CSS variables are becoming a standard, with more than 90% of currently used browsers supporting it out of the box. Before CSS variables, there was a CSS value that shared some common ground as CSS variables, called currentColor.

.message--danger {
    border: 5px solid currentColor;
    color: red;

So, how does currentColor work? Basically, an element that has CSS property with currentColor value inherits the value of the color property (of the same element). Basically, the computed value of color will be applied as a value of currentColor.

This value can be applied to the following CSS properties: borders, outlines, box shadows, and backgrounds.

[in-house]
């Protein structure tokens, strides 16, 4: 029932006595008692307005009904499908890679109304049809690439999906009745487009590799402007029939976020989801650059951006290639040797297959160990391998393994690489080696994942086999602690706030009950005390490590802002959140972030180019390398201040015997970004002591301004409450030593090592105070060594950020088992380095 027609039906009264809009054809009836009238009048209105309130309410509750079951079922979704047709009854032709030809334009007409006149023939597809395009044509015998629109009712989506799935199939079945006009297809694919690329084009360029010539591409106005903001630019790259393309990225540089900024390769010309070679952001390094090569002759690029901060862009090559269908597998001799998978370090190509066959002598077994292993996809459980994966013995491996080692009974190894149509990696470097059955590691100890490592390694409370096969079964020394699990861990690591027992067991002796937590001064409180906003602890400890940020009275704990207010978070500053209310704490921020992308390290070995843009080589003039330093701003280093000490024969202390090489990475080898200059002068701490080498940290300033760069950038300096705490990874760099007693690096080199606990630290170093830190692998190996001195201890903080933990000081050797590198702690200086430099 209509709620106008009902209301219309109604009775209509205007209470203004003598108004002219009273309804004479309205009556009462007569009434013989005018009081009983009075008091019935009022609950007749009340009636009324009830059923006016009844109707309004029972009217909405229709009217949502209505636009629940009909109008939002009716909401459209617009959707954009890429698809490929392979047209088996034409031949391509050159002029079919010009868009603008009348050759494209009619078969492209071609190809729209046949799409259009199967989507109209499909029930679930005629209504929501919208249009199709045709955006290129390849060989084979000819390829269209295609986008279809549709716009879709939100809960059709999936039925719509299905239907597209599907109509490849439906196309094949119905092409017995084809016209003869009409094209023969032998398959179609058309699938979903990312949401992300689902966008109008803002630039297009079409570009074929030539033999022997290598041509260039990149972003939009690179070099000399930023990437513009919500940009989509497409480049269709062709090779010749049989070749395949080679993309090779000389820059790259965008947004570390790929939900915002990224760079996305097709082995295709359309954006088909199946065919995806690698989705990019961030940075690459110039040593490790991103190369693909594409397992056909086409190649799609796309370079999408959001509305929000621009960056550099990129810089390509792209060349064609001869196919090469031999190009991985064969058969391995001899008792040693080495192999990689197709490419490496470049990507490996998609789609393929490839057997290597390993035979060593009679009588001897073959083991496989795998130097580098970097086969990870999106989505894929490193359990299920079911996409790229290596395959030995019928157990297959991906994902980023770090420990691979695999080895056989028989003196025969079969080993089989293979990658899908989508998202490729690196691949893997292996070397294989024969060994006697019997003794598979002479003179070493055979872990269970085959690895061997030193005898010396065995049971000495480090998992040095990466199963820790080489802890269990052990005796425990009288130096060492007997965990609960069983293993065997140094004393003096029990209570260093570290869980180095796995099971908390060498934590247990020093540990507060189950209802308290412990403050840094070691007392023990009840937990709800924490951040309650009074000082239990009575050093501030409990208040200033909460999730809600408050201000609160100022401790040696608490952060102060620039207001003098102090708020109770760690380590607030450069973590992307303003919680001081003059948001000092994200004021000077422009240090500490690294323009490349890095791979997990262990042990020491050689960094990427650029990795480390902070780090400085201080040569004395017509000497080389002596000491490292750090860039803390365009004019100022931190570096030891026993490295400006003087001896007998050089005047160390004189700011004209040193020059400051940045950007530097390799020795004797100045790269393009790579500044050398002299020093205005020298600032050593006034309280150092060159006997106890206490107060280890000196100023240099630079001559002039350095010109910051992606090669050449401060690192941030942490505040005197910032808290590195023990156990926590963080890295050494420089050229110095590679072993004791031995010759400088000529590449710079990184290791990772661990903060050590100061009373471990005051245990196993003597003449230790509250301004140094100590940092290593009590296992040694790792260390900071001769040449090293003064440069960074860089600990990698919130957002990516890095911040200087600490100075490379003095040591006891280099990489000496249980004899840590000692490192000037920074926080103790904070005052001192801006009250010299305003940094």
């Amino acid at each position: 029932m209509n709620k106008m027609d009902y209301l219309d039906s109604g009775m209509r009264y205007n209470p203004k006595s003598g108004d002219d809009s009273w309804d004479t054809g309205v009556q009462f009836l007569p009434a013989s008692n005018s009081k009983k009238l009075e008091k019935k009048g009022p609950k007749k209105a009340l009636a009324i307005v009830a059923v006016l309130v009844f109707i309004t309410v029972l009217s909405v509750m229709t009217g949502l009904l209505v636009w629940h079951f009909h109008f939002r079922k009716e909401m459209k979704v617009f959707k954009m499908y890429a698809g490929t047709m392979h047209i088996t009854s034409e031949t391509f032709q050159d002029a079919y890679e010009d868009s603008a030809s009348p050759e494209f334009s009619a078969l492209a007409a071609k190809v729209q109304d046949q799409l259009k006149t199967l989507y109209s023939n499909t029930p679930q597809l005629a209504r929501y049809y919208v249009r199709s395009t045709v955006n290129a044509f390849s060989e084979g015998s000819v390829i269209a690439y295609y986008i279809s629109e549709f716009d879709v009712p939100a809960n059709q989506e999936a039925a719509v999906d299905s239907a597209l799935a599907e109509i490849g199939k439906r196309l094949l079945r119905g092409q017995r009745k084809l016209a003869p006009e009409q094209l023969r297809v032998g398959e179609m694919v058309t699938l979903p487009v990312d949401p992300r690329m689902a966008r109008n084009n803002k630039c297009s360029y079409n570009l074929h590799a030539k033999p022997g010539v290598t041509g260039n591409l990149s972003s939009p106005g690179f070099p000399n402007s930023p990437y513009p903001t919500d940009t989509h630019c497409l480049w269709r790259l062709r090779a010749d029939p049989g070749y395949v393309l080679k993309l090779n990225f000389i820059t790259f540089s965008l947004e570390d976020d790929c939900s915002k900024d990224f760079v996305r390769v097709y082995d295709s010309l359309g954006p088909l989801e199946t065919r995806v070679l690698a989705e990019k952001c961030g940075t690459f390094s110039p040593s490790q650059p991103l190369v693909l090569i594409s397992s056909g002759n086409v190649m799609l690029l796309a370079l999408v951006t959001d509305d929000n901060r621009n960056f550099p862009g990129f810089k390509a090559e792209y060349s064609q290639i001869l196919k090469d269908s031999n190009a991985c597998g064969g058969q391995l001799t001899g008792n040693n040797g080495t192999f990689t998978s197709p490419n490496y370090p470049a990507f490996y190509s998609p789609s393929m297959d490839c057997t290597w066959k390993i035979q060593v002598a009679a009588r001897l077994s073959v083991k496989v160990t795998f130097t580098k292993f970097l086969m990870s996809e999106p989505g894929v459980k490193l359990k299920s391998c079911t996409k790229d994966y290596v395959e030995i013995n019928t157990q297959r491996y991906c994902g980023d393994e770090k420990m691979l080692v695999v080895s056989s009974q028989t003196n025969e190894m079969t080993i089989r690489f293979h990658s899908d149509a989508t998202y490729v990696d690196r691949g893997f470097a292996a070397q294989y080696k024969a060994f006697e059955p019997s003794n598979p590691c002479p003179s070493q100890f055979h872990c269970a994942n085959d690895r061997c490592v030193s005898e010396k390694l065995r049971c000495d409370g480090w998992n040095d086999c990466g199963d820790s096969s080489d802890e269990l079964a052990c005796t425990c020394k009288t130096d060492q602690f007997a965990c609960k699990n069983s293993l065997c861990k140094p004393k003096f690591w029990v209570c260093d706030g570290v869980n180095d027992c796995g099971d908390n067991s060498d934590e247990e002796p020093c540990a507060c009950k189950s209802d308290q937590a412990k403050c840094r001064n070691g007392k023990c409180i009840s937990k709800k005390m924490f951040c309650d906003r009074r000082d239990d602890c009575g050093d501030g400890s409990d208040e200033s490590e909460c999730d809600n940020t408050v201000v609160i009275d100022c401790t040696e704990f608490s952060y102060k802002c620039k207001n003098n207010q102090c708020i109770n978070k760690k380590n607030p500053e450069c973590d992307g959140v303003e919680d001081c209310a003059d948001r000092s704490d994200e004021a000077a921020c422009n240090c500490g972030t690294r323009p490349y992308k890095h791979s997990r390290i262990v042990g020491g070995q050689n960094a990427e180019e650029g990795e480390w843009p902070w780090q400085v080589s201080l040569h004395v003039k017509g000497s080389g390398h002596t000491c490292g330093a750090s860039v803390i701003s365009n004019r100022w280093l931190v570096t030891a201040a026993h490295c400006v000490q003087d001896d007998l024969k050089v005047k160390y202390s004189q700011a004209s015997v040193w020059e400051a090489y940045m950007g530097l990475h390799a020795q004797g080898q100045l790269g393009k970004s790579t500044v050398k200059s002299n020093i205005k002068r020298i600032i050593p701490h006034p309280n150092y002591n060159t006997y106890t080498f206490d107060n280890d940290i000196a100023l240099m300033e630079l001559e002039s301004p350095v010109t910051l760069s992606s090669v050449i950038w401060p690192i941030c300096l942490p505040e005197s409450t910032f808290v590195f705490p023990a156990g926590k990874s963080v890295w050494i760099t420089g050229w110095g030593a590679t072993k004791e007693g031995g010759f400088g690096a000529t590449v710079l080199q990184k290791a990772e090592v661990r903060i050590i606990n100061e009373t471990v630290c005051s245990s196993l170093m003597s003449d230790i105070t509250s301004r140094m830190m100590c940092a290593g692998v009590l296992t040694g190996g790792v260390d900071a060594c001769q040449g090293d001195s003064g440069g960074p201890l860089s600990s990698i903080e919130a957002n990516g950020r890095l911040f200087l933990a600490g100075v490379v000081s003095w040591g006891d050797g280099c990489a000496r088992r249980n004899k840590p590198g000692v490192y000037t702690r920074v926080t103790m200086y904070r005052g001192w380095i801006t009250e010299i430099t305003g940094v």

This is useful when borders, shadows, outlines or background share the same color value. It’s great for keeping your code DRY in cases where other properties like background, borders, outline, etc. need to have the same color as text.

In this example, we simply change the color in the BEM modifier classes and this changes text color, background color of the box to the left and border color.

A bit more than 98% of globally used browsers support this CSS value. More info here:

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